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Perez Reviews: Doctor Zhivago

Doctor Zhivago has some of the best singing on Broadway!

BIG belting!

EXQUISITE vocal arrangements by music director/supervisor Ron Melrose!

GORGEOUS orchestrations by Danny Troob to really show it off!

And, unfortunately, THE WORST book of the new Broadway season.

This musical would have worked sooooo much better as an opera - without any dialogue. Or maybe with heavy narration and minimal dialogue.

Michael Weller had the merciless task of condensing the long book/film (both long) into a long and hard-to-follow musical. And as if that weren't daunting enough, he was also faced with not just editing down but also creating…. lots of cheese!

This love story is so melodramatic that it's hard to find any of it believable and even harder to not audibly laugh at some of this campy dialogue.

It's a shame because many of the songs - with music by Lucy Simon and lyrics by Michael Korie & Amy Powers - are quite beautiful and really good.

It doesn't help either that director Des McAnuff has loaded the show with so many guns going off continually. It's incredibly loud and distracting!

Kelly Barrett as Zhivago's love interest is a revelation in this role and absolutely spectacular! And Paul Alexander Nolan, whom we've seen in previous productions, delivers the best performance we've ever seen him give in Doctor Zhivago.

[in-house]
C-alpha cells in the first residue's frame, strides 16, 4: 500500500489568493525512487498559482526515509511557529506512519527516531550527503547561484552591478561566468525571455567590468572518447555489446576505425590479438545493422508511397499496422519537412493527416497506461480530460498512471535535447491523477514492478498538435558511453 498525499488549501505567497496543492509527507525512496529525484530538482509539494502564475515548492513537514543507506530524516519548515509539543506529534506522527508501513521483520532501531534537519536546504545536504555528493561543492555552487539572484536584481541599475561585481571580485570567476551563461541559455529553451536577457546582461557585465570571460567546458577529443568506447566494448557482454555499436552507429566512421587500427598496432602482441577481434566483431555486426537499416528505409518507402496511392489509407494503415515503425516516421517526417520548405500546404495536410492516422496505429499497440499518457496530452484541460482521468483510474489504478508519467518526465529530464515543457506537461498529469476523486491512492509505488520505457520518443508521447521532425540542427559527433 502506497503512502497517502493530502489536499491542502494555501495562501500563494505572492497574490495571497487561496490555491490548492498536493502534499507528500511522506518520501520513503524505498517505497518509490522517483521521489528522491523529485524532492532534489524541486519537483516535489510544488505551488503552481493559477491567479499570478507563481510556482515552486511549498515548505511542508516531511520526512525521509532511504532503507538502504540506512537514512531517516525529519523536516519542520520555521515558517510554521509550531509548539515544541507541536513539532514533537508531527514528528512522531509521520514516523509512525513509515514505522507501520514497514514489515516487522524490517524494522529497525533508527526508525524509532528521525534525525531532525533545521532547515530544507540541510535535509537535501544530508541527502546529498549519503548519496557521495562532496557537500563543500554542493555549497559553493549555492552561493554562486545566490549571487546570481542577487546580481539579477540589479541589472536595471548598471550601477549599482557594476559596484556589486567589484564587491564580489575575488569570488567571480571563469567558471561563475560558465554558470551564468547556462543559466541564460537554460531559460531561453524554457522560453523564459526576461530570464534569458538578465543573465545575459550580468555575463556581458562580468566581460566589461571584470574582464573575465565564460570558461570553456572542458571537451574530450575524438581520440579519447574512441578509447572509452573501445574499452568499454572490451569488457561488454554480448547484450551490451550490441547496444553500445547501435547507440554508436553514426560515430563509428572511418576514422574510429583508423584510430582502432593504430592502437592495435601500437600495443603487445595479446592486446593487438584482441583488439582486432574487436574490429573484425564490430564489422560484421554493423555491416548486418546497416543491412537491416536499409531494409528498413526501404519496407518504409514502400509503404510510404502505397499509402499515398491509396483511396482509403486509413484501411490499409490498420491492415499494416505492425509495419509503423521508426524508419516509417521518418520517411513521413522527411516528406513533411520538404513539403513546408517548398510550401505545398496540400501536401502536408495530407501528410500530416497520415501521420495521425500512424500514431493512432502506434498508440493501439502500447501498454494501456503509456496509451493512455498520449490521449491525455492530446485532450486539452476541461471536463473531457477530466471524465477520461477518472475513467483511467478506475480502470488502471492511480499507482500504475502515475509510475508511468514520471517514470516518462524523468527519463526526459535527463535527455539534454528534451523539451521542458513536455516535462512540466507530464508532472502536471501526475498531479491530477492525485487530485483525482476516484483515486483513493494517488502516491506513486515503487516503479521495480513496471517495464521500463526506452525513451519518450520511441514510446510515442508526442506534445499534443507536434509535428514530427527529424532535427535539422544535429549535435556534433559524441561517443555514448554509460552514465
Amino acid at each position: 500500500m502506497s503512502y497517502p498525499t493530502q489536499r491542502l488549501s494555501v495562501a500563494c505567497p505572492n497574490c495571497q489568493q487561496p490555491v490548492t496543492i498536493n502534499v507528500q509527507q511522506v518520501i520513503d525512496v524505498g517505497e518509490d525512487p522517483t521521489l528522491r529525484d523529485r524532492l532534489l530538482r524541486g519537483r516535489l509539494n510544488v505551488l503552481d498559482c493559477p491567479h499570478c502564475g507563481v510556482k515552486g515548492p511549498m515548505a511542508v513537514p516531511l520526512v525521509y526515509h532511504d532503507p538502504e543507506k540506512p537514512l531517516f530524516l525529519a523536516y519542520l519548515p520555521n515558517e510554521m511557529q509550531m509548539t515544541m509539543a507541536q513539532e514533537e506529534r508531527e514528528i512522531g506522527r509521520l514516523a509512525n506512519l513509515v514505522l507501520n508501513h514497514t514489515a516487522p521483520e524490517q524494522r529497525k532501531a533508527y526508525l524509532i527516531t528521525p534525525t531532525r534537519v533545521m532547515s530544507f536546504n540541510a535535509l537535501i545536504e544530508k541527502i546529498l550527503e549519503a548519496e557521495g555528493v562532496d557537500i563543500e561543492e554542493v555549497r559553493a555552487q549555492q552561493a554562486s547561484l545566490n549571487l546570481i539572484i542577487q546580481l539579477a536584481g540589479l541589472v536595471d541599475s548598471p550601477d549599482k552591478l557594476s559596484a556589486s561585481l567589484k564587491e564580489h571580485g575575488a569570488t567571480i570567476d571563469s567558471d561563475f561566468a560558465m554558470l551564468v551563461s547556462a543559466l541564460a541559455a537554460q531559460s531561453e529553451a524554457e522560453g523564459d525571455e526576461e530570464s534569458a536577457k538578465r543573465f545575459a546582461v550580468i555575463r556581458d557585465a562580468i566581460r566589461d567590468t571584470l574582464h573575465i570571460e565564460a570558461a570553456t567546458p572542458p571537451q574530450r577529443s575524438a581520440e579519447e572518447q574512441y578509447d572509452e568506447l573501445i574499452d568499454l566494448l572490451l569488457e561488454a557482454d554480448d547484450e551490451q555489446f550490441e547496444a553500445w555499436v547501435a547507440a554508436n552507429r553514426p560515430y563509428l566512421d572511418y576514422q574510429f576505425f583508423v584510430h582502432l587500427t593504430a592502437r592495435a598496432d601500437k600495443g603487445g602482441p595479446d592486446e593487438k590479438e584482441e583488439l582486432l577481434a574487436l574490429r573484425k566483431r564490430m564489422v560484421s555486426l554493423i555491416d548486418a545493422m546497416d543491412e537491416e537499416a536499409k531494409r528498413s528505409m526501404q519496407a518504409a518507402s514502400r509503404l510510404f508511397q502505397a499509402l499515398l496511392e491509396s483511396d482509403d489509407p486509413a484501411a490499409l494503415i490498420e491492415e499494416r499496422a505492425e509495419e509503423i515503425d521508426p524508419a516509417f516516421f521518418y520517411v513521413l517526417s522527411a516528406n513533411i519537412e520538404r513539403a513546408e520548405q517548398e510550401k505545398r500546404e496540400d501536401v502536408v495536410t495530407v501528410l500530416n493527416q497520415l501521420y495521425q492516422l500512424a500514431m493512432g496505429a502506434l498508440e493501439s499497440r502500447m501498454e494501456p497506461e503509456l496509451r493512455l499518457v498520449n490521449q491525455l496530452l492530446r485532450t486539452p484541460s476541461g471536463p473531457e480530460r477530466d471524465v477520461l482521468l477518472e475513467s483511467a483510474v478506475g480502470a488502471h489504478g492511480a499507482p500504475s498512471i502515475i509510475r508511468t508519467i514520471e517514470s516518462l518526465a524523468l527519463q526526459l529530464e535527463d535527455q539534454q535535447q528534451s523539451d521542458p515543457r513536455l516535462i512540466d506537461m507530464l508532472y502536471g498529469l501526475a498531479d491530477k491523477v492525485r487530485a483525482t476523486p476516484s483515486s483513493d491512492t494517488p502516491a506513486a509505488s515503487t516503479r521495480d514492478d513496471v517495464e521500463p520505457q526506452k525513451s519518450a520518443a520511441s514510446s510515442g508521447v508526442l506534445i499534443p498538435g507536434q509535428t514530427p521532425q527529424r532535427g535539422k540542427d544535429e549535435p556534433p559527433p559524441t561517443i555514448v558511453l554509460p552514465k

As for the title character, Tam Mutu would have been served far better if - like we said - this were an opera!

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Perez Reviews: Living On Love

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If you're a fan of Renée Fleming, then you will love Living On Love, the new Broadway play about an aging opera singer starring the real life opera singer.

Fleming is making her Broadway debut with the comedy, which seems to have been created as a starring vehicle for her. Unfortunately, this is no Master Class.

Fleming's singing voice, which she gifts the audience in snippets throughout the play, is a force of nature. Unfortunately, this show fails to come anywhere near her brilliance as a vocalist.

And, since she's not given the best material to work with, Fleming does not shine the way she should!